Other leading Republicans in the state have remained silent. Former Gov. Mitch Daniels, who controversially tweaked his own party for its unstinting social conservatism during the last presidential campaign, has been publicly silent on Trump from his perch at Purdue University. As a principled pragmatist, he would have been a powerful voice in convincing John Kasich supporters how important it is to support Cruz—simply as a means of denying Trump the nomination. If Kasich ends up playing spoiler, Daniels’s silence will have spoken volumes.
Behind the scenes, donors are exhausted. Even when the stakes are the highest, many are unwilling to dish out more anti-Trump dough. It’s one reason why the “Stop Trump” groups were mostly off the airwaves in the expensive Northeastern states holding primaries, given the prohibitive cost of advertising. Meanwhile, there’s little enthusiasm within Republican leadership circles to deny Trump the nomination if he comes very close to the magic 1,237 number. Trump’s past political blunders have quickly been forgotten; if he wins Indiana, it would take another epic blunder for him to blow it. With Paul Manafort and a more professional staff now on board, that’s less likely to happen again.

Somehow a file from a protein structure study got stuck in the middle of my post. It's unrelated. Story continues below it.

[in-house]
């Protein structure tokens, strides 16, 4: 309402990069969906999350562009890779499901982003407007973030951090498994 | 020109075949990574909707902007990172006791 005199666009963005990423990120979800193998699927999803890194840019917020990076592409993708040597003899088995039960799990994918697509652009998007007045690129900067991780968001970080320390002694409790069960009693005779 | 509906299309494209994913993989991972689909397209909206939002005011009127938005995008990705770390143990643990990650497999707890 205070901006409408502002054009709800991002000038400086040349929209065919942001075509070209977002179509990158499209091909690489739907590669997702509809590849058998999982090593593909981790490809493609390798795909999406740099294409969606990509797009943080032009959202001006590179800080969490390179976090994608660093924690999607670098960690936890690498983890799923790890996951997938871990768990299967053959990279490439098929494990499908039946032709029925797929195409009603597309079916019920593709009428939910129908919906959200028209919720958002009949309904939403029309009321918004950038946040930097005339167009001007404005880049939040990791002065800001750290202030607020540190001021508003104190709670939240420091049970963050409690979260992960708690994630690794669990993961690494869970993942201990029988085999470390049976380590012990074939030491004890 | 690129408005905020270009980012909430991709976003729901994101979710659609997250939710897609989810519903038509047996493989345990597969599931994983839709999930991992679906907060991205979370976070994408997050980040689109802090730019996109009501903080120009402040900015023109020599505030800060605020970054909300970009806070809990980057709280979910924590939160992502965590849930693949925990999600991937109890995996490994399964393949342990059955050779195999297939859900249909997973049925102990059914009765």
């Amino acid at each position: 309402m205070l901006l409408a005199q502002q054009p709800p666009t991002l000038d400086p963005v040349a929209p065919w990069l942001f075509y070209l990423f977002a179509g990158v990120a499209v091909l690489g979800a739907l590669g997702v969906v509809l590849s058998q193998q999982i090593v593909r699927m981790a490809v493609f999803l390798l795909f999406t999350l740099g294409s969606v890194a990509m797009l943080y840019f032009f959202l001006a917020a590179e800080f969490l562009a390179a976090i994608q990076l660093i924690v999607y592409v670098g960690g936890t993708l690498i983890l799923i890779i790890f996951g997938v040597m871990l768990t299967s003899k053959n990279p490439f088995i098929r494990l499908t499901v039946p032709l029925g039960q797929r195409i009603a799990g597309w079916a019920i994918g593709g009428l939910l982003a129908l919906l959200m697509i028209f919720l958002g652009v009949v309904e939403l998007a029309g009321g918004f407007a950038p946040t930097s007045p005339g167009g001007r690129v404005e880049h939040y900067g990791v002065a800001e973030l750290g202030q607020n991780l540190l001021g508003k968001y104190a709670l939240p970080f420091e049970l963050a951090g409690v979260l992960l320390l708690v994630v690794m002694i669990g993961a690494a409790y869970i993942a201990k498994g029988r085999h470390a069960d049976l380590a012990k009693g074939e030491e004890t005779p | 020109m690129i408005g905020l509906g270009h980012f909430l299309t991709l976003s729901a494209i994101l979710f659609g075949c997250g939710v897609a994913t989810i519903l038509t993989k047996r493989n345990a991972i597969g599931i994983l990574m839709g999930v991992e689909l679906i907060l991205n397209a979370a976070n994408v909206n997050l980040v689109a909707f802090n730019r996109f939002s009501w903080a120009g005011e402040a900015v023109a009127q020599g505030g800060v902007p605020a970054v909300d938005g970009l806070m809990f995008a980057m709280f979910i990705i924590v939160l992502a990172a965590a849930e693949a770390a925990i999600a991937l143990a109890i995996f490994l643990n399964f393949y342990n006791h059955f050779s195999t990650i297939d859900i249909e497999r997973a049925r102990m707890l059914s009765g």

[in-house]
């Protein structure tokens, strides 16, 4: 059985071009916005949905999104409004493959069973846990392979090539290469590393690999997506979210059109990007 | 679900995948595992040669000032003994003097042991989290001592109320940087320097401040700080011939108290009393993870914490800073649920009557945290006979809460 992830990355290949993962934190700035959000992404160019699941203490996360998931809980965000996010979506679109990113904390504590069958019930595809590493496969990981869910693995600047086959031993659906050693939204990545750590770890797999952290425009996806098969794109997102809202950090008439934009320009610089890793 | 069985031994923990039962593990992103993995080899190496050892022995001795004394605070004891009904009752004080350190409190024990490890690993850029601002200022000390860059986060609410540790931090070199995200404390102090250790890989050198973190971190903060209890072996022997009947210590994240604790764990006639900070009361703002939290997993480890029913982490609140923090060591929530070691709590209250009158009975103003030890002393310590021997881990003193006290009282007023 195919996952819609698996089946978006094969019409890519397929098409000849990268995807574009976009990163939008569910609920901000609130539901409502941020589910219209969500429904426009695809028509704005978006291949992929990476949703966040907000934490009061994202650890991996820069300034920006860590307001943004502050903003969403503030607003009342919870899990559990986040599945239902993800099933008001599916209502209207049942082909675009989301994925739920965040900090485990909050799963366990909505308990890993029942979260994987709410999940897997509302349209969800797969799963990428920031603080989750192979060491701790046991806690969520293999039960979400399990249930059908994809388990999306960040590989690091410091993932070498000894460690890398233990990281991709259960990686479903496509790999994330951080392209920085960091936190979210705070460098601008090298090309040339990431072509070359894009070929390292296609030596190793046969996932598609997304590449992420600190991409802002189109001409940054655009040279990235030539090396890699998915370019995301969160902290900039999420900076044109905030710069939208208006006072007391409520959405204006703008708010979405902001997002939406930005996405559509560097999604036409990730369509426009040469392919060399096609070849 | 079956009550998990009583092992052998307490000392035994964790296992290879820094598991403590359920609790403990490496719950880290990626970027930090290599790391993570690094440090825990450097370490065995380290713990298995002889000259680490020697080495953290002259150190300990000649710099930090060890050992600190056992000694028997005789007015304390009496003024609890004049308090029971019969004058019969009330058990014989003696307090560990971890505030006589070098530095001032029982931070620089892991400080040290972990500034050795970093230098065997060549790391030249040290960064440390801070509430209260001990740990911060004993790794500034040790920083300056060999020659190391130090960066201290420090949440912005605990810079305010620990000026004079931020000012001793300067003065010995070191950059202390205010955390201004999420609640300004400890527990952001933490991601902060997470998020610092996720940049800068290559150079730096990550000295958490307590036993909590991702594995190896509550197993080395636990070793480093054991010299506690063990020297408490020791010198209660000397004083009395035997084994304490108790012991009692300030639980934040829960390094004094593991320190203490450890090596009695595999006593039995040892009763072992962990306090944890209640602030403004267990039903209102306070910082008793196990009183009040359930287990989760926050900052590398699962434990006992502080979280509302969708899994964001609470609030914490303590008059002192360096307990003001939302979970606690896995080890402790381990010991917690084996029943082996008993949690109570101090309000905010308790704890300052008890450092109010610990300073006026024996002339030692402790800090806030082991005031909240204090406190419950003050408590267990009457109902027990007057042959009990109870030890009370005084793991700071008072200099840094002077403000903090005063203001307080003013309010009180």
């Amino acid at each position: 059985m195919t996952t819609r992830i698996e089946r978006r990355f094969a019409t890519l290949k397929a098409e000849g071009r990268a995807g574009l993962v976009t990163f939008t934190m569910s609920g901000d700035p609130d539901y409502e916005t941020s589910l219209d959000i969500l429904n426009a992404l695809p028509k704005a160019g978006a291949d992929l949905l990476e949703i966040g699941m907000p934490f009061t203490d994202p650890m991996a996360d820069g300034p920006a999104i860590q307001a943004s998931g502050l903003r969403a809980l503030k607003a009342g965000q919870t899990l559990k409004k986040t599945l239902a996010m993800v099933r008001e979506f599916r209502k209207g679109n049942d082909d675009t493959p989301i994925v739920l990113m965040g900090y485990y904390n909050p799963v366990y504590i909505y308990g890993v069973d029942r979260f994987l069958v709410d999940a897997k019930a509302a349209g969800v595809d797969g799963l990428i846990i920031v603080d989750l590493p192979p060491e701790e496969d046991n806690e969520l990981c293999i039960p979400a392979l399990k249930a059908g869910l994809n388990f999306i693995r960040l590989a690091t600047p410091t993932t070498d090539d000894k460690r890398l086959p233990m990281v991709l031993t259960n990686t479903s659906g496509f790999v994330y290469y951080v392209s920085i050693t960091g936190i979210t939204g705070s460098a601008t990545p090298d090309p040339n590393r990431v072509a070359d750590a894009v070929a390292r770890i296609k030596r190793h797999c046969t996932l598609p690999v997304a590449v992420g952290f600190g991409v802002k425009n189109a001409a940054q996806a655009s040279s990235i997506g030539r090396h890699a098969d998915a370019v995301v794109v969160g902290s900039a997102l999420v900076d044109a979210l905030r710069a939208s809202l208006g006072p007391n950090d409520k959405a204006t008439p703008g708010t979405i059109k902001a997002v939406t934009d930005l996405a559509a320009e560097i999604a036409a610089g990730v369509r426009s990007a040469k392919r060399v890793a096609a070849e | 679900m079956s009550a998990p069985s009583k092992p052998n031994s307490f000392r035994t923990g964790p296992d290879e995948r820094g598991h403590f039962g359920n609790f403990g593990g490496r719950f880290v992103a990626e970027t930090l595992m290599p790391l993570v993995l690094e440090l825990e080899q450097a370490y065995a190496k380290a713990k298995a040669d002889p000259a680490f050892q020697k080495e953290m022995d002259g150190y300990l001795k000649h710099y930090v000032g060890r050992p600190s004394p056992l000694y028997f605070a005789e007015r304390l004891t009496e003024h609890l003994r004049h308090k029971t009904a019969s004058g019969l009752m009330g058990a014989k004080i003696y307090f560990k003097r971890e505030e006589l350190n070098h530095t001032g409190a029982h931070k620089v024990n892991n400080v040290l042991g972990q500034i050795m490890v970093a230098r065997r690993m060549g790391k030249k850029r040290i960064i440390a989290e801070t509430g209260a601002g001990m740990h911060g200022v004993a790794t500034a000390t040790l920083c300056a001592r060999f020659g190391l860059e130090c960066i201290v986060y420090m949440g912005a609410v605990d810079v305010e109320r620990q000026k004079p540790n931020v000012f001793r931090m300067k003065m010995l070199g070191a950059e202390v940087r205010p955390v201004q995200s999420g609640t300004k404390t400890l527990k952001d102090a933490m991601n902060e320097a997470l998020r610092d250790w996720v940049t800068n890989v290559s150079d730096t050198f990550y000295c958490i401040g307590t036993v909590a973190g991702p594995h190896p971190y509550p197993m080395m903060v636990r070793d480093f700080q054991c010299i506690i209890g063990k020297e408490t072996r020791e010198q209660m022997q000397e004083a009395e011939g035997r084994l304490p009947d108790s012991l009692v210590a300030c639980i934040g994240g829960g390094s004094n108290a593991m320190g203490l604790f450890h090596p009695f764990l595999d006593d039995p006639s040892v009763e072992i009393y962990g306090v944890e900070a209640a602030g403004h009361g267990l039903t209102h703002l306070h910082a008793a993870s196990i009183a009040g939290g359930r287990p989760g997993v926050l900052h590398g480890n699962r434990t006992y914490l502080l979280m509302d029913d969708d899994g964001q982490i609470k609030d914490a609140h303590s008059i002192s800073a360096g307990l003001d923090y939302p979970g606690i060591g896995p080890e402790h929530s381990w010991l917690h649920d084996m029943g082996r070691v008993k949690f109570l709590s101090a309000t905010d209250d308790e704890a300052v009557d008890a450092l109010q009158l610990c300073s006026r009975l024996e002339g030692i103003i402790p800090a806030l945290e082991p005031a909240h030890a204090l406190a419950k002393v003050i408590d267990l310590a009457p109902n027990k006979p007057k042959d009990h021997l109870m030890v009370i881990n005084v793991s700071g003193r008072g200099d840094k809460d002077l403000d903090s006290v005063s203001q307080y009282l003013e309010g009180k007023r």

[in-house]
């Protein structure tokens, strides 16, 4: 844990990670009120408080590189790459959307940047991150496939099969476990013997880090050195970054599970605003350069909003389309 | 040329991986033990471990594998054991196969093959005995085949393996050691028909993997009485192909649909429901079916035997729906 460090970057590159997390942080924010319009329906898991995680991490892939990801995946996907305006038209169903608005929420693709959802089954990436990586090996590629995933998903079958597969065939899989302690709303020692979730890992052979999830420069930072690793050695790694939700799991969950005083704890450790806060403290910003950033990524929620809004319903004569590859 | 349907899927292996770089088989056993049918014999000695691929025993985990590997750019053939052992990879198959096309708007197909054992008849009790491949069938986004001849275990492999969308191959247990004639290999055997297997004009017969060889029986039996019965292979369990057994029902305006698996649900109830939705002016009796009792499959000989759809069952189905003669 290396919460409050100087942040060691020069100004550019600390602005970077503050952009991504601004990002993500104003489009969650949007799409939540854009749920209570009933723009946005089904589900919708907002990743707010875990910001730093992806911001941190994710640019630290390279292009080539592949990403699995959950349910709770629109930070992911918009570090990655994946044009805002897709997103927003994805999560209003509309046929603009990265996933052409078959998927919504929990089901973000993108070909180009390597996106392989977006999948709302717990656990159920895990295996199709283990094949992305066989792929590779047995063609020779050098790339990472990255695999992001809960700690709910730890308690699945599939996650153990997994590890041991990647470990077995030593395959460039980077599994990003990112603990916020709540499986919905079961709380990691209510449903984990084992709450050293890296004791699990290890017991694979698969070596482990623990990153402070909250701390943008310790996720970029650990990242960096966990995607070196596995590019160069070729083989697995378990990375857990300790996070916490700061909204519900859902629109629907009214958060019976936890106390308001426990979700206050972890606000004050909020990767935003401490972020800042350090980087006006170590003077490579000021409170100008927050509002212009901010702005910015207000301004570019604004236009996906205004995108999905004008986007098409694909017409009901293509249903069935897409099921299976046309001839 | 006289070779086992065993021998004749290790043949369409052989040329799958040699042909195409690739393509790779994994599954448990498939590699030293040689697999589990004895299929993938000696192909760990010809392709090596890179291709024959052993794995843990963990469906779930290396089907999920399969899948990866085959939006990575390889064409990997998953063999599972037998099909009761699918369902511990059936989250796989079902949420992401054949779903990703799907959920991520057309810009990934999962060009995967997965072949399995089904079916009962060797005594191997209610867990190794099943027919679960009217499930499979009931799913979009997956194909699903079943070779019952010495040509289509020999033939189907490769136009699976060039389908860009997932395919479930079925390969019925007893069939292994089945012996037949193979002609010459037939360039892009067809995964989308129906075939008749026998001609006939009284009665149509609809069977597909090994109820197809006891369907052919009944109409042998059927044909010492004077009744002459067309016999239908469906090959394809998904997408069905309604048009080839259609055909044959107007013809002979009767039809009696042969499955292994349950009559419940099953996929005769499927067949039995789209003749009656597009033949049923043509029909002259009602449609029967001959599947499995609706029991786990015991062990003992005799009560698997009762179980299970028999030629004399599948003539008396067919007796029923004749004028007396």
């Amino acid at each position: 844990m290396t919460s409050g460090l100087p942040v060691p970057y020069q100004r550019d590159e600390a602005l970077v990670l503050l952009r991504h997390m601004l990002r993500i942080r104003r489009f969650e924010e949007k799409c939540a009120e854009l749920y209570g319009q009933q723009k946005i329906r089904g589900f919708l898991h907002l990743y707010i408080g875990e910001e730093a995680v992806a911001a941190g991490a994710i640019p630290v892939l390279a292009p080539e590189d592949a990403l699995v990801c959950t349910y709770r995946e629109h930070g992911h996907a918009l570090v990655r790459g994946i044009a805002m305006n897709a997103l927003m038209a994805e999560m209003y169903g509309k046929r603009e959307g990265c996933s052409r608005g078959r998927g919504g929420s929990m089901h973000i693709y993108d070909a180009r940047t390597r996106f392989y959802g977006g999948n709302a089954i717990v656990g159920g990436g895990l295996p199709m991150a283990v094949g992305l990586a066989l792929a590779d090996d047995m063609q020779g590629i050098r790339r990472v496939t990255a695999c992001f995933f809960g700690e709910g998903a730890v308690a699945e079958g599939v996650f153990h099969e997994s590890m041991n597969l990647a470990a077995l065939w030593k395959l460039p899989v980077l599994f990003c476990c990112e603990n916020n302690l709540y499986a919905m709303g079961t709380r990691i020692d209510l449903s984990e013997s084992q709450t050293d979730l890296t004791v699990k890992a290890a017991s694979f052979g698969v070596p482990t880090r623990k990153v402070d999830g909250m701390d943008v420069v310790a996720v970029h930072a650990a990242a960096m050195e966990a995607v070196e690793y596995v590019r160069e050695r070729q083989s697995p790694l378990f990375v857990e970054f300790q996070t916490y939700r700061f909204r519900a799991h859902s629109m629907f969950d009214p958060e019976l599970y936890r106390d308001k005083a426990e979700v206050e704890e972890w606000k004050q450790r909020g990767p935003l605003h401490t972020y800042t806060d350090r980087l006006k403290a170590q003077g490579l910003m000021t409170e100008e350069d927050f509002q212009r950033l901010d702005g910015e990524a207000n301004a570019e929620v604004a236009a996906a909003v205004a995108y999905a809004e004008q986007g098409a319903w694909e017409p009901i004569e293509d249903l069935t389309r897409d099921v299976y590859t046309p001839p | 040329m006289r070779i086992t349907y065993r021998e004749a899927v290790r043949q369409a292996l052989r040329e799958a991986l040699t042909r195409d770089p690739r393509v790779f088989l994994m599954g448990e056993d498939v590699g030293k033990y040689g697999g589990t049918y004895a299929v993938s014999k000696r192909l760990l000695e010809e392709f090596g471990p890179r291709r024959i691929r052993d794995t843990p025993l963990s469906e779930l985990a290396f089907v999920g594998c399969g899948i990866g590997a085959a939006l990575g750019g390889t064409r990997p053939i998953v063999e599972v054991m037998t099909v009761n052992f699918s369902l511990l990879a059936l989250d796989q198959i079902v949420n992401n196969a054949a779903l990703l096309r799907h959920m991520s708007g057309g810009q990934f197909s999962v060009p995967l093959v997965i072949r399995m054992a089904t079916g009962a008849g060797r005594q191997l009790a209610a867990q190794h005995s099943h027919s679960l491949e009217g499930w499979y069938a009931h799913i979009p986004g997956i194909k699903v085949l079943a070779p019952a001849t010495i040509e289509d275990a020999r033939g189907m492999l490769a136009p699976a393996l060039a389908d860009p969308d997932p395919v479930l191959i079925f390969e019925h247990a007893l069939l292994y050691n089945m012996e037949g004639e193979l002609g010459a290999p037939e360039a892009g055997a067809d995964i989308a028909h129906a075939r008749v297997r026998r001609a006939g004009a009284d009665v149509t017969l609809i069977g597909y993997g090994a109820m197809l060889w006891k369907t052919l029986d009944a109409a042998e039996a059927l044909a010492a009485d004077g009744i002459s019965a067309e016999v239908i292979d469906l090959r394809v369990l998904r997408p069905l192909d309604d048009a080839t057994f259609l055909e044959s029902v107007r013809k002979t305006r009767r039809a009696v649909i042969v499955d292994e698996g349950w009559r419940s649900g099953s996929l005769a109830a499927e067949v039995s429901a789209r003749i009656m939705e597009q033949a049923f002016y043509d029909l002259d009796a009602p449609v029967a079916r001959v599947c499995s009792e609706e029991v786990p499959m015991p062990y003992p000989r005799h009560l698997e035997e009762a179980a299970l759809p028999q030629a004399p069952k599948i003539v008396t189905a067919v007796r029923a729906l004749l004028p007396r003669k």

What makes this GOP surrender so remarkable is that, by not fighting Trump more aggressively, Republicans are acting against their own self-interest. This rarely happens in politics.